photo by Jamie Bloomquist

photo by Jamie Bloomquist


Margaret Muza

My love of history made me familiar with tintypes. I had seen the tintype images of Walt Whitman, Abraham Lincoln, Frederick Douglass, and men and women photographed during the Civil War. Something about old portraits had the power to move me, something in the eyes of the person was haunting and ghost like. I often wondered what it was about these images that made them so unlike what I was used to seeing digitally or on film.

It wasn't until my best friend Eileen and I stumbled upon an article written in 1975 describing how the lost art of tintype was experiencing a small revival. It described what made the process unique, and explained that anyone could learn to properly and safely mix the chemistry and make their own modern images using this early photographic method. We were up for the challenge, and after a little more research we found a place in New York City where we went to learn the basics at a two day workshop. Rowan Rene (Brooklyn Tintype) was our excellent teacher who we highly recommend. 

 We fell in love with the process, and when we saw the image develop and fix before our eyes we were hooked. Everything, from amount of time it took to take one photograph, to varnishing it, and finally holding the heavy plate in our hands was so unlike everything we were used to in this digital age. We do not have photography backgrounds, but something about starting at the beginning with this ancient process made sense for us. As soon as we got back to Milwaukee, we ordered our chemistry and began practicing and building our own body of work together. Eileen has recently moved to Baltimore with her family where she continues her art (Magdalena Tintypes).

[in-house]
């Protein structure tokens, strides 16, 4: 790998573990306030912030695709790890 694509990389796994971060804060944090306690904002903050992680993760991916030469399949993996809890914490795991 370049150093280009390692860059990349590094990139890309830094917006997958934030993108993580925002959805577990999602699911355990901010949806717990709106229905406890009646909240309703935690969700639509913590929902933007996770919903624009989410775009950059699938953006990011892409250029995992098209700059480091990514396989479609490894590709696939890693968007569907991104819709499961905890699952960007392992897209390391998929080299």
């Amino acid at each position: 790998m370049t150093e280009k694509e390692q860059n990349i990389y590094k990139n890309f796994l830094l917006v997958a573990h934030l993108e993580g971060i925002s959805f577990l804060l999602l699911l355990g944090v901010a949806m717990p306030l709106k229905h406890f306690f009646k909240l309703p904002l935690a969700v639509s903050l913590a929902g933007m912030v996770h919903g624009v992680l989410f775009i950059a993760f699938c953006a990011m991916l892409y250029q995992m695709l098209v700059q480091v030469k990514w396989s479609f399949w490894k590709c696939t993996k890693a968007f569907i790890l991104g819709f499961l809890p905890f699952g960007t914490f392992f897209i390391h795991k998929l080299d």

Send me an email to book a session and see how it's done. The wetplate process is unique in that there are no negatives. The photographer mixes a liquid "film" called collodion and pours it directly onto the metal plate which will then sensitize in silver nitrate making it light sensitive. This plate is then loaded into the back of a large format view camera and exposed for anywhere between one and 15 seconds depending on a few variables. Finally the plate is developed on site. The whole process from start to finish must be done while the chemistry is wet, which is a window of about 15 minutes. There is no taking a photograph and developing it later, so anywhere my camera goes my portable darkroom and chemistry must go too. Since it is a silver image, the plate must be varnished to ensure that it does not tarnish. A properly made tintype can last 150+ years! 

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Check out a little video about me here, by Adam Ryan Morris